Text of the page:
Hillary also represents a coalition of Democratic leaders and organizations. Now, I understand and sympathize the skepticism people feel about the “political establishment,” but I disagree with the logical fallacy that one is either establishment or grassroots. The two work hand in hand. The fact is that to accomplish goals, grassroots folks organize, create structures, and have goals. The political “establishment” provides one strong avenue for organization and change for people who care about change. It’s not the only one, certainly, but it is there for a reason and has (gasp) done a lot of good for a lot of people. Collaboration among organizations and candidates helps both achieve goals and make progress. It isn’t merely influence-peddling, although that is a factor. It also indicates a willingness to work together, and confidence in a candidate to promote meaningful goals. The fact that Hillary has the overwhelming confidence of Democrats in congress is a huge statement. They WANT to work with her. Considering how much in-fighting there can be within the party itself, seeing, what 500+ endorsements from sitting government officials? That’s enormously confidence building. There will be enough fight with Republicans. We don’t need more within our own group.
Hillary carries the endorsements of a lot of organizations that I love. Planned Parenthood, NARAL, HRC– these are folks who went for Obama in ’08 and now see Hillary as the best person to promote their amazing and wonderful agendas. I don’t dispute the other candidates’ records on supporting women and LGBTQ communities, but I do see these endorsements as ya know — really freakin’ impressive. And the BRADY CAMPAIGN, you guys. In this time when we might have a chance to reduce gun violence in our country, the Brady Campaign’s endorsement should carry a lot of weight. The fact that there is a coherence among Democratic causes and leadership that says she is an excellent choice, and it’s pretty astonishing that it isn’t more carved up. All of this is to say that we shouldn’t dismiss these endorsements.
She doesn’t ignore the lower levels either. She raised $18k for down-ticket Democrats. Bernie raised 0 (I’m not sure about O’Malley). She recognizes the importance of party-building right now so that, maybe in a cycle or two, we will have that cooperative congress who will negotiate and promote progressive change. A presidential candidate standing next to a state-level candidate–or a small town mayor–is genuinely powerful. She builds and encourages progressive people at all levels. She’s watering those roots. This is essential to the future of liberal and progressive America.
The fact is that an “establishment” candidate can get a lot done. I’m very glad that we have an ideological candidate pushing HRC to the left on social issues that are VITAL to our future. We need that voice. We always need principles to be the light we follow as we walk the path. But I don’t see the Presidency as the place to achieve dramatic cultural revolution. The President can advance an agenda, but cannot simultaneously lead a country-wide grassroots movement. That’s on us at the roots-level.
At the end of the day, we’re interviewing a candidate for a specific job and role, and I want a candidate who will be great at the political process. This quotation from Aaron David Miller’s book The End of Greatness strongly resonates with me:
Stop expecting these Presidents to be a cross between Harrison Ford in Air Force 1 and Superman so that you can allow them to be good, good in the sense of the word, good in the sense that they can be effective, they know what they are doing. Good in the sense that they remain within the limits of the law with with great moral sensibility. And good in the sense that they understand themselves. They have emotional intelligence; they are not haunted or driven by demons or aspirations that force them into scandal or sent into self-created crises, which causes overreach.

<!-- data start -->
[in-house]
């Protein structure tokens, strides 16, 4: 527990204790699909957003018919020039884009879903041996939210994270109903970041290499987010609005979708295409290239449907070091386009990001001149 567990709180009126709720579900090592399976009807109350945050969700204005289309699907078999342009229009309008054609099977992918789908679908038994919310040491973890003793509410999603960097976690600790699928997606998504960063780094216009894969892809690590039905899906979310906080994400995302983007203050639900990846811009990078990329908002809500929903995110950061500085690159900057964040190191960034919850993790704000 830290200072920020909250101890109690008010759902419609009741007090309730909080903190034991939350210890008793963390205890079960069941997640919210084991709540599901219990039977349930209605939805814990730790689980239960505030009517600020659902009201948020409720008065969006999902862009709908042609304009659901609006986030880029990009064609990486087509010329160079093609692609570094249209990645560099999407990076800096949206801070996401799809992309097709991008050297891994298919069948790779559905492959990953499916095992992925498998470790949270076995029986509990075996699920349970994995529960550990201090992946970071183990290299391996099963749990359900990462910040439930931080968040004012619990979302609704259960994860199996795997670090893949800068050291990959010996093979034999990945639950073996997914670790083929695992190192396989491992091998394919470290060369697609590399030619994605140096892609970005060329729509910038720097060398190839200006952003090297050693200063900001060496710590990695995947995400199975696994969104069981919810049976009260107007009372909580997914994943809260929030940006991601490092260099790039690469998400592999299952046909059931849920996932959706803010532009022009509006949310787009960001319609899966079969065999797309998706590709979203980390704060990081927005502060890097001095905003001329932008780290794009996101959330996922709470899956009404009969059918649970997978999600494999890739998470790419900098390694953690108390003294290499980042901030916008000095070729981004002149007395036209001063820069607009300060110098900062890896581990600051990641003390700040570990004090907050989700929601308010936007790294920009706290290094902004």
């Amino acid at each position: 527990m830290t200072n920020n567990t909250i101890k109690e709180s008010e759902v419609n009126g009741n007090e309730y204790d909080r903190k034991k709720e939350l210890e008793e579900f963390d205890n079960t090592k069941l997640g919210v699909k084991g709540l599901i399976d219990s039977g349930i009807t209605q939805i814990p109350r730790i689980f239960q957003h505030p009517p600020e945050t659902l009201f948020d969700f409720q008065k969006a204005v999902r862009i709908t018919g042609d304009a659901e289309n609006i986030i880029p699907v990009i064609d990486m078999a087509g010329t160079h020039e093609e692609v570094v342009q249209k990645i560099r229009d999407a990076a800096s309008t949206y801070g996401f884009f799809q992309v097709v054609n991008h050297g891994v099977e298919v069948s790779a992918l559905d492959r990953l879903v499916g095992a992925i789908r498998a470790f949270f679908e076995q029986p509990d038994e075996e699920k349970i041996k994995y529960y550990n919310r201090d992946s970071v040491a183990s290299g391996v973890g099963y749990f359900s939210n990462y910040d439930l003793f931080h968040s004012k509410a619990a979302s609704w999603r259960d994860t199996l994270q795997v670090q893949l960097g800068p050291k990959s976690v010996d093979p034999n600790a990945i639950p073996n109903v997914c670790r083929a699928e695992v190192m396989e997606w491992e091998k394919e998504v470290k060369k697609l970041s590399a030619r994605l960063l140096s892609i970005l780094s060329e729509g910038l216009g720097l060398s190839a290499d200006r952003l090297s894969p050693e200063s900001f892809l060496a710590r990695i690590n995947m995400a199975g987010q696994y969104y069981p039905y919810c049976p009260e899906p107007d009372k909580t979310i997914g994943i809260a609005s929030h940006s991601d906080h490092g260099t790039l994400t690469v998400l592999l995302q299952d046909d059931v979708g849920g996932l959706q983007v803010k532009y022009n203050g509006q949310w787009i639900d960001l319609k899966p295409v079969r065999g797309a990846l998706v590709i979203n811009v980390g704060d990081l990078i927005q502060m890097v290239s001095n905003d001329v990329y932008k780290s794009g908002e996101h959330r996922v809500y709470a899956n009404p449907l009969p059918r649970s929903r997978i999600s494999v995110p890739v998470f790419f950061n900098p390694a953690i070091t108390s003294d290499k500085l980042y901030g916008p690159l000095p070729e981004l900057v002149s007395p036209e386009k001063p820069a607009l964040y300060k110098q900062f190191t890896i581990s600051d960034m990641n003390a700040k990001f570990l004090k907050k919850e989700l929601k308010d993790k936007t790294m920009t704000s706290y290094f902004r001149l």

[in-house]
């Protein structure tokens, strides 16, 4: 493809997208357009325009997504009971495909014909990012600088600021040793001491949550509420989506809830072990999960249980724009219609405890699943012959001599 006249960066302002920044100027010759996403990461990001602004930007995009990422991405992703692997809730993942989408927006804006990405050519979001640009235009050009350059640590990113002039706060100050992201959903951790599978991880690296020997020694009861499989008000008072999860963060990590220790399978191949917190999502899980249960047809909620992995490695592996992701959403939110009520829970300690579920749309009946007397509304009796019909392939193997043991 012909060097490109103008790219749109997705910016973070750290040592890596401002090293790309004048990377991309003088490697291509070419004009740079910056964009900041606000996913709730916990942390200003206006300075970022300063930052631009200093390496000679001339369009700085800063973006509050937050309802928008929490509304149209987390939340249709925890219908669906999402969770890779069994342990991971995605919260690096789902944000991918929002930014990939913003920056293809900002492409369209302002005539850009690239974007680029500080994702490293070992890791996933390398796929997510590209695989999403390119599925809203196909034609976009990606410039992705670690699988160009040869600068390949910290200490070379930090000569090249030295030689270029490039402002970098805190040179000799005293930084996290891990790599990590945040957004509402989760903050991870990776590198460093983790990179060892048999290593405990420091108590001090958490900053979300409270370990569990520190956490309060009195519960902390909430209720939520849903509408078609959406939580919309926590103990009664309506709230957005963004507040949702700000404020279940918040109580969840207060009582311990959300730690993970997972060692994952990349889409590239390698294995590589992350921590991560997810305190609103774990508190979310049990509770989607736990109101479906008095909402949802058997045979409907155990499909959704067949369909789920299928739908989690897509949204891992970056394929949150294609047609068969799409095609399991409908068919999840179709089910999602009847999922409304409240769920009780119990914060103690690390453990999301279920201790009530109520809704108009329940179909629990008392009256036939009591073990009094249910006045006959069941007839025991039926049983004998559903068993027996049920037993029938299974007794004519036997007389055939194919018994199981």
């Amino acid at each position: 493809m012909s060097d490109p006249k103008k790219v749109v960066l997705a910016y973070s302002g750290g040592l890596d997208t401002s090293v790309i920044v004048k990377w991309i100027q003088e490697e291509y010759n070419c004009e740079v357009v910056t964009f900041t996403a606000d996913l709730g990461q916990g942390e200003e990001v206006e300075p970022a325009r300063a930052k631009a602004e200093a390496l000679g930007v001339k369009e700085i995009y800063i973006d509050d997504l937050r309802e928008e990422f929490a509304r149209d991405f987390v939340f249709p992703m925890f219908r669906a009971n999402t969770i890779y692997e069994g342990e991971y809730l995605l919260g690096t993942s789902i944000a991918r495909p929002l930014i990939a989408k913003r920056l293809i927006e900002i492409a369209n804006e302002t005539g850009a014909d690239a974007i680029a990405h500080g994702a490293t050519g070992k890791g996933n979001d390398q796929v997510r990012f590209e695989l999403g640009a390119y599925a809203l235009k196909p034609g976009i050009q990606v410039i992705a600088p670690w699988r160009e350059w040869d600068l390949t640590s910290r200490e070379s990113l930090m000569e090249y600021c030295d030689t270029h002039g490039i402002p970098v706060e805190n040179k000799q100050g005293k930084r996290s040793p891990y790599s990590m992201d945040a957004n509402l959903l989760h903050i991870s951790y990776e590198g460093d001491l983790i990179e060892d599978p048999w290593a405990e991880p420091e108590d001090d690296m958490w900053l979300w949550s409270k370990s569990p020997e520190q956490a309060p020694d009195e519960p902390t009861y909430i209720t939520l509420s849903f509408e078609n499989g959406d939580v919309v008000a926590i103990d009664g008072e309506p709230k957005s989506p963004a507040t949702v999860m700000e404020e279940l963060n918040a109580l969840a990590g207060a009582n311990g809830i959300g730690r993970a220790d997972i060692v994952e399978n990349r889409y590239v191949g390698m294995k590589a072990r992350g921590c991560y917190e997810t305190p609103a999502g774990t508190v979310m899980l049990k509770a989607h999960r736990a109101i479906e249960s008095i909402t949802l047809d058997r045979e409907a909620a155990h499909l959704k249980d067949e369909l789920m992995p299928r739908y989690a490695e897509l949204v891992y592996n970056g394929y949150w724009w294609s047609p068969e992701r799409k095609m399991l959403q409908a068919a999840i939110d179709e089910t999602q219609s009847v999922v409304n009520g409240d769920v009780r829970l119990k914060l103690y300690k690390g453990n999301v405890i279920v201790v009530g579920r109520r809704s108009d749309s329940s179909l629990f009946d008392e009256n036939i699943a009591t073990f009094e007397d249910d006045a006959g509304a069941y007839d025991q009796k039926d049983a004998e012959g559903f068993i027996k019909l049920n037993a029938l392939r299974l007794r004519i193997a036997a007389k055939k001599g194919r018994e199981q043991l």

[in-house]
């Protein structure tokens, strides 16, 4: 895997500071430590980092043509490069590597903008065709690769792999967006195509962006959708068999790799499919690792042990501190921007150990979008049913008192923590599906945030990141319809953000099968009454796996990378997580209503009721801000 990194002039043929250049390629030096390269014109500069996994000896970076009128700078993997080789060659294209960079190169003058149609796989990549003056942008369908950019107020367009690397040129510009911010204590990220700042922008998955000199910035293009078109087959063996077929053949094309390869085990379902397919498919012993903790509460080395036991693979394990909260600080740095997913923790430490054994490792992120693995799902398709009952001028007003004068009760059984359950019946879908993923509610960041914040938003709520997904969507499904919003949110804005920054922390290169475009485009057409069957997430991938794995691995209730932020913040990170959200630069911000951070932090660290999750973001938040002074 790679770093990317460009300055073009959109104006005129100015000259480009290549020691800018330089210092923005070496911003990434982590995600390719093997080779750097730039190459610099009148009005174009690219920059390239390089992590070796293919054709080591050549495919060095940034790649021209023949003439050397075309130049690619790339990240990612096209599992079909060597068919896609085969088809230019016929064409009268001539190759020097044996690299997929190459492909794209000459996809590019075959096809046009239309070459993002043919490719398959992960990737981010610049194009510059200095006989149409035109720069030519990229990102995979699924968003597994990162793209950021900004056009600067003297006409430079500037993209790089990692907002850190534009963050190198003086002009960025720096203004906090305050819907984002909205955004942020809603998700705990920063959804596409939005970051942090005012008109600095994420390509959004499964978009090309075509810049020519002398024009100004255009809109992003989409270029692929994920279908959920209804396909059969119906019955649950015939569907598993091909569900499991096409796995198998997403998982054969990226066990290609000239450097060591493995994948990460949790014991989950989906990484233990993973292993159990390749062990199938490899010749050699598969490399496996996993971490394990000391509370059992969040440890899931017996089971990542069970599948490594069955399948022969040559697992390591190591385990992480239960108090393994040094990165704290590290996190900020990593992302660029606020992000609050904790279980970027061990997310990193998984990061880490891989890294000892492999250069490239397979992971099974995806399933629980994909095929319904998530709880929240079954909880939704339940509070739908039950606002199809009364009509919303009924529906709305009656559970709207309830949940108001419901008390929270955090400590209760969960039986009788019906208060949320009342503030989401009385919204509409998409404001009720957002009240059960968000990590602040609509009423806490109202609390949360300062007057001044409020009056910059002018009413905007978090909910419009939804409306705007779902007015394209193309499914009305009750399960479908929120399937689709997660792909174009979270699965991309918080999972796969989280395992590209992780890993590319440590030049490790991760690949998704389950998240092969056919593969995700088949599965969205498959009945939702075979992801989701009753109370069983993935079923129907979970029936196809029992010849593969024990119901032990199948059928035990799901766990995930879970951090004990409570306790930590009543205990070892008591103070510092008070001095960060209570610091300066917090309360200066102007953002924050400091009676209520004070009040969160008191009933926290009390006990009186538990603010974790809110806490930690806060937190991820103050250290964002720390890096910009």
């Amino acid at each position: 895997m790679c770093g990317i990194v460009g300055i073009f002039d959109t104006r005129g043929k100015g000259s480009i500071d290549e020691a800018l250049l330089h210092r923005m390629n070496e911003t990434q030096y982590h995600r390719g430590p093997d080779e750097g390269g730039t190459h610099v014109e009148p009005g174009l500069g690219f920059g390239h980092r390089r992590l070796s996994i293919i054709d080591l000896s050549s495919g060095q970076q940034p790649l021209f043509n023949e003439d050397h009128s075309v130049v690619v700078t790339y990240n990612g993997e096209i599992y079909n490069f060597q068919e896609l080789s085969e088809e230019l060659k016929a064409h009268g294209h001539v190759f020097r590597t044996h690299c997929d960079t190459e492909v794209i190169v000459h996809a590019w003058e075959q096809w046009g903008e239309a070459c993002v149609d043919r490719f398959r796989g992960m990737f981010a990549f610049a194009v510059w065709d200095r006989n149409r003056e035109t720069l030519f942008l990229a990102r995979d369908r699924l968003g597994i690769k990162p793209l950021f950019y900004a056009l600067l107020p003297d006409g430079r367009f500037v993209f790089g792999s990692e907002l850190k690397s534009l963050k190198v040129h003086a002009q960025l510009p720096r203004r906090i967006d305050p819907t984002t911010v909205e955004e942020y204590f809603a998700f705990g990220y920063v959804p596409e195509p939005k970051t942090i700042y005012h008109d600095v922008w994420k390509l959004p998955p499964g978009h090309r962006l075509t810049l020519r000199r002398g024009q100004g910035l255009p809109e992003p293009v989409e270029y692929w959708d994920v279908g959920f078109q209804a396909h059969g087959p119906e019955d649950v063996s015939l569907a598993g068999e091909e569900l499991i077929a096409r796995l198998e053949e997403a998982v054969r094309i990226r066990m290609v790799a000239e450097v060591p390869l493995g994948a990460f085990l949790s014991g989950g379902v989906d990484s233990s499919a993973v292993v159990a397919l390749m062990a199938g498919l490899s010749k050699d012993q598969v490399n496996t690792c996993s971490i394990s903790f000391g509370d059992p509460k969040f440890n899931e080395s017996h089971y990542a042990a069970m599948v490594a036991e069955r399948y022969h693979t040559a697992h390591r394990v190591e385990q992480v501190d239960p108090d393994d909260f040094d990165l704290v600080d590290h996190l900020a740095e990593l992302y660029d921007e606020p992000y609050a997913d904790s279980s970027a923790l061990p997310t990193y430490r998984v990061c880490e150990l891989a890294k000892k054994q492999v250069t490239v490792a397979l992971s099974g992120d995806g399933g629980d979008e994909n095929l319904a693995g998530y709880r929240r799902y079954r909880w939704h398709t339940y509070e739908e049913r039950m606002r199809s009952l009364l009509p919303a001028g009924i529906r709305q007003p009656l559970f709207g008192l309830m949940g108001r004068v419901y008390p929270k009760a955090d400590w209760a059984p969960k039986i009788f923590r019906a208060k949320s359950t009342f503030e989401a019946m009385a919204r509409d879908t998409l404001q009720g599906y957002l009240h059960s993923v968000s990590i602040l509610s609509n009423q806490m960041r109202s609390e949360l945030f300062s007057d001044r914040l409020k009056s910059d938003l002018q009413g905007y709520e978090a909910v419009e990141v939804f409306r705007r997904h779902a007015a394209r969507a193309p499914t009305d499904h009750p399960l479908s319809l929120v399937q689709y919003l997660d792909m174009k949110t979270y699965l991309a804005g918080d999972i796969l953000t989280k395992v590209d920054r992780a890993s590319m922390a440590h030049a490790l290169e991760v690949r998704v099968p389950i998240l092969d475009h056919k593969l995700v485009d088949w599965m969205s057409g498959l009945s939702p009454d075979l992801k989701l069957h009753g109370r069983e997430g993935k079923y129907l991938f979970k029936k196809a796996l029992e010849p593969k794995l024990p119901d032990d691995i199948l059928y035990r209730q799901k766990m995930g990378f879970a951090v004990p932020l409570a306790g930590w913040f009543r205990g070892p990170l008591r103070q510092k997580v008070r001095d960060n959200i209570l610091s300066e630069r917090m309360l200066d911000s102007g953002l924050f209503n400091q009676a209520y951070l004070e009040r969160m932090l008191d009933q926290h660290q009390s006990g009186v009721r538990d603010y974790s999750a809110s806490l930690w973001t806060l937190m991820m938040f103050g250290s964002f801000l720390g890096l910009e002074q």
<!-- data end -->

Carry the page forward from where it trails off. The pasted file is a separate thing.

And maybe that’s my overall guiding principle: I want things to get done. I’m fine with incremental change. Incremental change is GOOD. It is more than zero, and far more than going backwards, which is what WILL happen if a Republican is elected. Frankly, the Dem nominee will be fighting just to retain what we’ve gained, and I see Hillary as the tenacious person to do that and to push the country forward, step by step, towards our higher goals. Hillary has a toughness and determination that I think is the temperament we need right nowto push our agenda forward at this time in history.
Ya know, I’m a Mom. My entire adult life has been spent learning the hard lesson that every day is a small fight towards long term goals. Every interaction with my precocious, stubborn children is a negotiation towards living together in peace and harmony, and I have to pick my battles. Every time I do the dishes, it’s two steps forward, one step back towards a clean and comfortable home. Every time I stay late at work and feel guilty is offset by staying up a little late to sing songs with the girls. I’ve learned the joy and value of the little win. Those wins add up to what I hope is a good life for my family. I certainly have values about what makes a good home and family to guide me, but the little wins are what get me through the day; otherwise, I’d be constantly wallowing in a sense of failure and despair that I wasn’t, in every moment, living up to a fantasy that isn’t compatible with real life. Is this a perfect analogy? Absolutely not, but the Mom within me connects that that mentality of toughness and determination to set goals that can be reached realistically, maybe incrementally, that get us closer and closer towards our dreams.
I don’t see that as “settling.” I see that as an intelligent choice grounded in my sincere beliefs in the best way to enact the progressive principles that glue us all together. No political gain happens overnight. No political gain, in my opinion, happens because a President wants it to, without an enormous amount of work, planning, strategizing, starts and stops, wins and losses within the government and within American society. (If you want to hear me ramble on about that for a few hours, ask me about the cold war era!!) We need a President who is in it for the hard work and wins both large and small, and who will use the precious little time he or she has to press us forward unrelentingly. I believe that Hillary will go in, day 1, with a strong idea of what to do, how to do it, and she is chomping at the bit to get to work. I wanna hire her so bad, you guys.